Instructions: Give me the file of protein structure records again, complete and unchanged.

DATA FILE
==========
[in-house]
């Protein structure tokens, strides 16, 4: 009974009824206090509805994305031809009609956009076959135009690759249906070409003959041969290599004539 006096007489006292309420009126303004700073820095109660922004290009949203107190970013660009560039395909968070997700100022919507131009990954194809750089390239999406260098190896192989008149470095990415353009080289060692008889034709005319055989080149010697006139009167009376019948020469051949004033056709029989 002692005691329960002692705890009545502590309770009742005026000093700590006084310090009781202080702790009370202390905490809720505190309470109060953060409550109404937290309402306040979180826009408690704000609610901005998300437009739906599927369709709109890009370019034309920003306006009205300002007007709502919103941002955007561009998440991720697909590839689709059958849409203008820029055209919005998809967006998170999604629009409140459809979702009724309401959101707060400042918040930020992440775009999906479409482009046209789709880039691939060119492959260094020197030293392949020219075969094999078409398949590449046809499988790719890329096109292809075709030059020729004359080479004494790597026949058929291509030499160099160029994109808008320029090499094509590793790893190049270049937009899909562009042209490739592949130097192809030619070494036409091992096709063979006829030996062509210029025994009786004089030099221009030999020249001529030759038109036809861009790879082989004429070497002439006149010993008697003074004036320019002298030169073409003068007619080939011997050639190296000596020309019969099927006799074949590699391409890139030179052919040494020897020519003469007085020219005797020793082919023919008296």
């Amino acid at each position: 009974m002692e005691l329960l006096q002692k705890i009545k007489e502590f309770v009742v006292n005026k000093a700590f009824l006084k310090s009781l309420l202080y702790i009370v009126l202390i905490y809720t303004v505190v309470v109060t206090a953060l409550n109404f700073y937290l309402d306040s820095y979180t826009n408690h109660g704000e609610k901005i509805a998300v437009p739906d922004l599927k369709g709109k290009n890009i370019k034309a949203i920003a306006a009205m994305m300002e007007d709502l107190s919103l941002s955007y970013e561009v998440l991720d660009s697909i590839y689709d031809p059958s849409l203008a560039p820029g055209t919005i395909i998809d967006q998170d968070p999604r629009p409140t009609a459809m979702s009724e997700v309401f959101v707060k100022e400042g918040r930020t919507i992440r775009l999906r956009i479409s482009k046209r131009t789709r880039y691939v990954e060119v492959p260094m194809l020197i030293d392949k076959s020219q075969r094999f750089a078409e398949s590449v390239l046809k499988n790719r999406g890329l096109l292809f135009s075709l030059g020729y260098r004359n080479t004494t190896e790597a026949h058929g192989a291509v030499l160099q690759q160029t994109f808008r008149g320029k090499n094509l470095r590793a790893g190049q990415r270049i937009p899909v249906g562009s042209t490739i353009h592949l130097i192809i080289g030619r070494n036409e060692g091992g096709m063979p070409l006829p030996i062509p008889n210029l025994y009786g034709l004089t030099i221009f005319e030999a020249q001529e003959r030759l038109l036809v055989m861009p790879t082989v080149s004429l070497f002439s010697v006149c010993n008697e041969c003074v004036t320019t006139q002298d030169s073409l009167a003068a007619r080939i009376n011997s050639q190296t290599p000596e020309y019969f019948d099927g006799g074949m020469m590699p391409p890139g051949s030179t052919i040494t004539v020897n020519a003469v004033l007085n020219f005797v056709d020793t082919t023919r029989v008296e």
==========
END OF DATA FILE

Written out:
[in-house]
């Protein structure tokens, strides 16, 4: 009974009824206090509805994305031809009609956009076959135009690759249906070409003959041969290599004539 006096007489006292309420009126303004700073820095109660922004290009949203107190970013660009560039395909968070997700100022919507131009990954194809750089390239999406260098190896192989008149470095990415353009080289060692008889034709005319055989080149010697006139009167009376019948020469051949004033056709029989 002692005691329960002692705890009545502590309770009742005026000093700590006084310090009781202080702790009370202390905490809720505190309470109060953060409550109404937290309402306040979180826009408690704000609610901005998300437009739906599927369709709109890009370019034309920003306006009205300002007007709502919103941002955007561009998440991720697909590839689709059958849409203008820029055209919005998809967006998170999604629009409140459809979702009724309401959101707060400042918040930020992440775009999906479409482009046209789709880039691939060119492959260094020197030293392949020219075969094999078409398949590449046809499988790719890329096109292809075709030059020729004359080479004494790597026949058929291509030499160099160029994109808008320029090499094509590793790893190049270049937009899909562009042209490739592949130097192809030619070494036409091992096709063979006829030996062509210029025994009786004089030099221009030999020249001529030759038109036809861009790879082989004429070497002439006149010993008697003074004036320019002298030169073409003068007619080939011997050639190296000596020309019969099927006799074949590699391409890139030179052919040494020897020519003469007085020219005797020793082919023919008296």
């Amino acid at each position: 009974m002692e005691l329960l006096q002692k705890i009545k007489e502590f309770v009742v006292n005026k000093a700590f009824l006084k310090s009781l309420l202080y702790i009370v009126l202390i905490y809720t303004v505190v309470v109060t206090a953060l409550n109404f700073y937290l309402d306040s820095y979180t826009n408690h109660g704000e609610k901005i509805a998300v437009p739906d922004l599927k369709g709109k290009n890009i370019k034309a949203i920003a306006a009205m994305m300002e007007d709502l107190s919103l941002s955007y970013e561009v998440l991720d660009s697909i590839y689709d031809p059958s849409l203008a560039p820029g055209t919005i395909i998809d967006q998170d968070p999604r629009p409140t009609a459809m979702s009724e997700v309401f959101v707060k100022e400042g918040r930020t919507i992440r775009l999906r956009i479409s482009k046209r131009t789709r880039y691939v990954e060119v492959p260094m194809l020197i030293d392949k076959s020219q075969r094999f750089a078409e398949s590449v390239l046809k499988n790719r999406g890329l096109l292809f135009s075709l030059g020729y260098r004359n080479t004494t190896e790597a026949h058929g192989a291509v030499l160099q690759q160029t994109f808008r008149g320029k090499n094509l470095r590793a790893g190049q990415r270049i937009p899909v249906g562009s042209t490739i353009h592949l130097i192809i080289g030619r070494n036409e060692g091992g096709m063979p070409l006829p030996i062509p008889n210029l025994y009786g034709l004089t030099i221009f005319e030999a020249q001529e003959r030759l038109l036809v055989m861009p790879t082989v080149s004429l070497f002439s010697v006149c010993n008697e041969c003074v004036t320019t006139q002298d030169s073409l009167a003068a007619r080939i009376n011997s050639q190296t290599p000596e020309y019969f019948d099927g006799g074949m020469m590699p391409p890139g051949s030179t052919i040494t004539v020897n020519a003469v004033l007085n020219f005797v056709d020793t082919t023919r029989v008296e």